Media making is littered with failure. But to support those who are making an important, well-crafted story—one that can make significant change—is a critical opportunity for investors.

Funders cannot simply leave media to “other” funders to support, just because your area of focus is poverty or health. Media is a component that greatly adds to and advances the solutions to all issue areas.
Media is also extremely important when we try to address issues of marginalized communities such as women and communities of color. Workforce, pay and health disparities are just some issues that place these communities at a disadvantage.
Because of its power, the absence of women and people of color in the media is actually perpetuating stereotypes. Similarly, smart and engaged youth are absent in the media, which increases the social assumption that youth do not care or, even worse, that they are a threat. Commercial media picks up on these stereotypes, which permeate and causes tremendous damage. Gangsters, bitches and hos—these stereotypical and constructed images in the mainstream are frightening. Consequently, because of their perceived threatening power, they encourage disaffected youth to aspire to these archetypes.
YMR: What does the funding landscape look like, specific to Youth Media?
Myatt: A single major investor in the field—as we have had in the past—does not exist now. When I was a program officer at MacArthur back in 1999, we had a specific youth media initiative through our community-based media arts center. When MacArthur phased-out funding in this area, Open Society Institute picked up the mantel until 2005/2006.
Now, family foundations are supporting youth media in their localities. The NEA and local governments do what they can to support youth media. Many youth media organizations are partnering with one another for group funding. Collaborative efforts such as these are extremely useful while allowing each organization to maintain its’ individuality.
YMR: What are some key takeaways in the recent GFEM report “Funding Media, Strengthening Democracy: Grantmaking for the 21st Century”?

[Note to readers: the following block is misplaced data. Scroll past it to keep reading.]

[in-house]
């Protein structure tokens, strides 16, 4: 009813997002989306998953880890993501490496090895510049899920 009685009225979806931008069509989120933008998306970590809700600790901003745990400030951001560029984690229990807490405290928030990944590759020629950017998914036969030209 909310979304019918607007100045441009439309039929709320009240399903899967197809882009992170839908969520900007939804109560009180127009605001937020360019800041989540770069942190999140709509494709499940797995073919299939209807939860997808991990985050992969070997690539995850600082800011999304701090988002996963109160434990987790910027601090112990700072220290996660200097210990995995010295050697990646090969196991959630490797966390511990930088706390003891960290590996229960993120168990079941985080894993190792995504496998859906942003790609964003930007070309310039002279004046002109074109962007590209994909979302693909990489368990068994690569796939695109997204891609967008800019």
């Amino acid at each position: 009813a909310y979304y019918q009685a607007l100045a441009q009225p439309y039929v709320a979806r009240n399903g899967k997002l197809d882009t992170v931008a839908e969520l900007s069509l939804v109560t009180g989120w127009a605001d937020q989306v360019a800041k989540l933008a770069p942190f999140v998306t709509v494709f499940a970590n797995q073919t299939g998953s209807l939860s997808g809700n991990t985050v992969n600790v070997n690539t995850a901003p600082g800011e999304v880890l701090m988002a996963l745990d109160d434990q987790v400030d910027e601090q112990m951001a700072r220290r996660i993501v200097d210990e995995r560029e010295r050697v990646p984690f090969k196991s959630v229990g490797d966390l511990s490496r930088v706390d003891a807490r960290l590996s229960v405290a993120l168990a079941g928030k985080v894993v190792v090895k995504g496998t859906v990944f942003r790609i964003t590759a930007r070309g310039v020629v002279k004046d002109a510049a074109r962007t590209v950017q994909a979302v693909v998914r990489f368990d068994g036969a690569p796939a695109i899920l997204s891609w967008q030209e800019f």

Myatt: We can make a substantive impact in the sector if we address three issues.
First, there is no way to calculate how many philanthropic dollars are going into media (or anything else, for that matter). All information needs to be readable by machines. Therefore, grants and grant reports should be in an open system and calculated in real time. We need to know how much money is going into media and how much is going into youth media in order to effectively identify gaps, overlaps and new opportunities.
Second, regardless of what one is funding, eventually, media is always involved. Media is a strategy and an important tool for all strategies and critical issue areas.
Third, grant making must become more collaborative. If we are serious about significant social change, we must be open and transparent within the sector and not take a propriety stand when funding a particular area.
Referring to Patricia Zimmermann’s book entitled States of Emergency: Documentaries, Wars, Democracies, multiple sectors are currently in states of emergency; in fact, extreme states of emergency. In terms of media, philanthropy should be ahead of the curve. Too often I hear funders talking about incorporating the uses of Twitter and Facebook when instead, they need to be involved in the next iteration of social networking tools. In this regard, Philanthropy is moving too slow.
YMR: What recommendations do you have for practitioners/educators in the field who seek investors?
Myatt: While it might be obvious to talk with funders who already support media, I would also recommend meeting with funders interested in supporting education, workforce development, community development, and other areas that an effective youth media program could strengthen.
The role that youth media can play in the overall education of a young person is key. Basic literacy skills—in addition to media and visual literacy—can be an assumption of youth media if it is structured well. All of our concerns about the education of youth can be addressed through a comprehensive, well-crafted youth media program that develops cognitive and socio-emotional skill sets.
Further, media skills are 21st century skills and require a proficiency in audio and video content for multiple-media platforms. Every company, agency, service organization—even shops, stores, and restaurants—typically have web sites that require content design and consistent maintenance. Media/communications is at the heart of the 21st century industry.
Media is so pervasive and kids are so well versed in media (mobile applications, social media, etc). It is the adults who are behind the curve. Adults need to better understand how to develop media applications that enhance the skill development of young people. Youth media is an important model that starts where young people are (rather than where they are not comfortable) where they can engage with tools that are important to their future and that of the next generation.